The campaign of Lucy McBath said the Democrat will report raising nearly $1 million this summer, a relatively large sum for her quest to unseat U.S. Rep. Karen Handel in Georgia’s 6th Congressional District.
The campaign said McBath raised $962,000 between July 5 and September 30. That’s the largest single-quarter fundraising haul from any 6th District candidate since last year’s special election, and it’s roughly three times more than McBath raised during her first four months in the contest.
The money came from roughly 26,500 individual donors, many of them small, the campaign said, although it declined disclose how much came from inside the state. It said it had slightly more than $700,000 in the bank going into October.
Fundraising is not everything in a congressional race, but it certainly helps. It’s particularly crucial for bankrolling television ads in Atlanta’s pricey media market, which has been made more expensive lately due to demand from the gubernatorial contest.
Advertising will be a major priority for McBath as she looks to define herself during the final four weeks of the race. Her own internal poll showed that roughly two-thirds of voters in the Cobb, DeKalb and Fulton-based district could not identify her, compared with Handel’s near-universal name recognition following last year’s ubiquitous special election.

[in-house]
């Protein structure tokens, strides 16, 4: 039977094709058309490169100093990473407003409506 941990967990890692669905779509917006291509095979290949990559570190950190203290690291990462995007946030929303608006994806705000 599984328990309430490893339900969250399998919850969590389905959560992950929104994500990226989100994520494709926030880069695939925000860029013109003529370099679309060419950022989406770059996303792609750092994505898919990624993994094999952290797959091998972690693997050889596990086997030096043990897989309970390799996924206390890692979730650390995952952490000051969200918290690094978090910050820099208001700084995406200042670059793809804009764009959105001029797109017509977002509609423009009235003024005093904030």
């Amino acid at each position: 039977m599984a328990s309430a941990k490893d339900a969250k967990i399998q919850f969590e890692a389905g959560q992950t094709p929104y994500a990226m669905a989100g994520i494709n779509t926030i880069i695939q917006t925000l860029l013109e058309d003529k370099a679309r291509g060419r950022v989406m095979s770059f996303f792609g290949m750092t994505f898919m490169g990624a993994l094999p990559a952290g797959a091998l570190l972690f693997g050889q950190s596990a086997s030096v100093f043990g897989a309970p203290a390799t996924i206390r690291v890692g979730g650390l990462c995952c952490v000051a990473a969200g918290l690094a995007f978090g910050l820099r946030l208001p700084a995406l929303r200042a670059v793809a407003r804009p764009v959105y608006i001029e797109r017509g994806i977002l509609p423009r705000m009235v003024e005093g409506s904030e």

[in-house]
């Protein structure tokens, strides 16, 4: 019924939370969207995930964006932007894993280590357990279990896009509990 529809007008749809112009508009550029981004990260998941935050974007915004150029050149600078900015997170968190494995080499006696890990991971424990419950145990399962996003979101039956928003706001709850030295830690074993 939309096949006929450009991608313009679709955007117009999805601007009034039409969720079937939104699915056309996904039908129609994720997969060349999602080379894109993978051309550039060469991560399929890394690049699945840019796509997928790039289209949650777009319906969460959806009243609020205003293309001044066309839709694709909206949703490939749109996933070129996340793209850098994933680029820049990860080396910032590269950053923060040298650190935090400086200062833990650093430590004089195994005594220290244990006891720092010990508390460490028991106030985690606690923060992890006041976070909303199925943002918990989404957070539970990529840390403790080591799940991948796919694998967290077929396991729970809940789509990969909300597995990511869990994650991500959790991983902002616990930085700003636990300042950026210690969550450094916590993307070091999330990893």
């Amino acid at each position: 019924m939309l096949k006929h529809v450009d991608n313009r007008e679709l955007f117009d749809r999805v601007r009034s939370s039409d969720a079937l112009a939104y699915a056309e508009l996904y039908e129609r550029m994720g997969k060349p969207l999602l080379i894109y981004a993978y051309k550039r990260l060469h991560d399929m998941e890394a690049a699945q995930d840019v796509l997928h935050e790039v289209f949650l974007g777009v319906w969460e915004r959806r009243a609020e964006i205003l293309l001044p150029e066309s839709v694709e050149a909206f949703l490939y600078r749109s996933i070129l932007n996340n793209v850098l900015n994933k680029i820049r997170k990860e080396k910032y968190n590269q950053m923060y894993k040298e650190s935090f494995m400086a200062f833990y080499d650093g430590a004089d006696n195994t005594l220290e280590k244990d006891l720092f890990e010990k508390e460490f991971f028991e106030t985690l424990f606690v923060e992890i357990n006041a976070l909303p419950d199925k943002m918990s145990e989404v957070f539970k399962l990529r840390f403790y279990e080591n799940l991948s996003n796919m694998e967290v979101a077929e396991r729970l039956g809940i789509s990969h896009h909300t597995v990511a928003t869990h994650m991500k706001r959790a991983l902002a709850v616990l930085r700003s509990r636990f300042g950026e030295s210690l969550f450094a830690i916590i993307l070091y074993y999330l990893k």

McBath spokesman Jake Orvis said the campaign plans to use the new money “to continue telling Lucy’s story and making clear her vision for the district.”
“Our plan includes expanding our robust field program, building on our community outreach through GA-06, and communicating with voters on a variety of traditional and non-traditional mediums,” he said.
McBath unveiled her first network television ad last week. The 30-second spot recounts the death of her teenage son and McBath’s positions on health care and middle class tax cuts but avoids gun control, her signature issue.
Outside groups may help pick up the slack on that issue. The political arm of the gun control group Everytown for Gun Safety poured $1.2 million into helping its former surrogate secure the Democratic nomination earlier this year, a connection that has prompted questions from Handel and one of McBath’s former Democratic opponents.
Former New York City Mayor Michael Bloomberg, one of Everytown’s largest financiers, recently announced plans fund more advertising in the race, and House Democrats’ campaign arm has also ramped up its support. McBath also received fundraising help this summer from Hillary Clinton, a connection that Handel has also attacked.
The Roswell Republican has yet to release her own new fundraising numbers, although she spent much of the spring and early summer building up her war chest. She ended June with roughly $1 million in the bank.
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